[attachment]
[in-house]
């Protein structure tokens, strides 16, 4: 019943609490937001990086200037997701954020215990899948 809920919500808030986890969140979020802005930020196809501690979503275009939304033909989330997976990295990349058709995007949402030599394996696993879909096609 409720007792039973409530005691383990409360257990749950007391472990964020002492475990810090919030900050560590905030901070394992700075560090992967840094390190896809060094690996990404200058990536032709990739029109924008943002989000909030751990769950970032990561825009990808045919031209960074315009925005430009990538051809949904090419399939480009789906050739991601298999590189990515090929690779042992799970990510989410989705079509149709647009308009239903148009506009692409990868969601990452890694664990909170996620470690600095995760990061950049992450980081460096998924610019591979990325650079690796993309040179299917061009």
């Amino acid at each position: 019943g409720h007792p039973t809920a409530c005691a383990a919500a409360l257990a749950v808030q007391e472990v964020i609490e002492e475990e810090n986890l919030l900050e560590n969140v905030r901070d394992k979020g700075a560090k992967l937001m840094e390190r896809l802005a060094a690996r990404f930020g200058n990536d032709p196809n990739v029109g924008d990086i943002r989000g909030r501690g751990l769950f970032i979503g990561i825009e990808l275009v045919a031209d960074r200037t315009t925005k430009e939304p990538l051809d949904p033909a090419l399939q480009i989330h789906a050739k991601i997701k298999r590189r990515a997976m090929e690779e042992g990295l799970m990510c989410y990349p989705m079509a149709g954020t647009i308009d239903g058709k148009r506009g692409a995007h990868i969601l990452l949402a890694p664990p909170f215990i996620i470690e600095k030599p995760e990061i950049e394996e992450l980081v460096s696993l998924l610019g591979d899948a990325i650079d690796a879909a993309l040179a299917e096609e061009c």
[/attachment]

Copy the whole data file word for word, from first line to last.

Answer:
[in-house]
């Protein structure tokens, strides 16, 4: 019943609490937001990086200037997701954020215990899948 809920919500808030986890969140979020802005930020196809501690979503275009939304033909989330997976990295990349058709995007949402030599394996696993879909096609 409720007792039973409530005691383990409360257990749950007391472990964020002492475990810090919030900050560590905030901070394992700075560090992967840094390190896809060094690996990404200058990536032709990739029109924008943002989000909030751990769950970032990561825009990808045919031209960074315009925005430009990538051809949904090419399939480009789906050739991601298999590189990515090929690779042992799970990510989410989705079509149709647009308009239903148009506009692409990868969601990452890694664990909170996620470690600095995760990061950049992450980081460096998924610019591979990325650079690796993309040179299917061009």
């Amino acid at each position: 019943g409720h007792p039973t809920a409530c005691a383990a919500a409360l257990a749950v808030q007391e472990v964020i609490e002492e475990e810090n986890l919030l900050e560590n969140v905030r901070d394992k979020g700075a560090k992967l937001m840094e390190r896809l802005a060094a690996r990404f930020g200058n990536d032709p196809n990739v029109g924008d990086i943002r989000g909030r501690g751990l769950f970032i979503g990561i825009e990808l275009v045919a031209d960074r200037t315009t925005k430009e939304p990538l051809d949904p033909a090419l399939q480009i989330h789906a050739k991601i997701k298999r590189r990515a997976m090929e690779e042992g990295l799970m990510c989410y990349p989705m079509a149709g954020t647009i308009d239903g058709k148009r506009g692409a995007h990868i969601l990452l949402a890694p664990p909170f215990i996620i470690e600095k030599p995760e990061i950049e394996e992450l980081v460096s696993l998924l610019g591979d899948a990325i650079d690796a879909a993309l040179a299917e096609e061009c």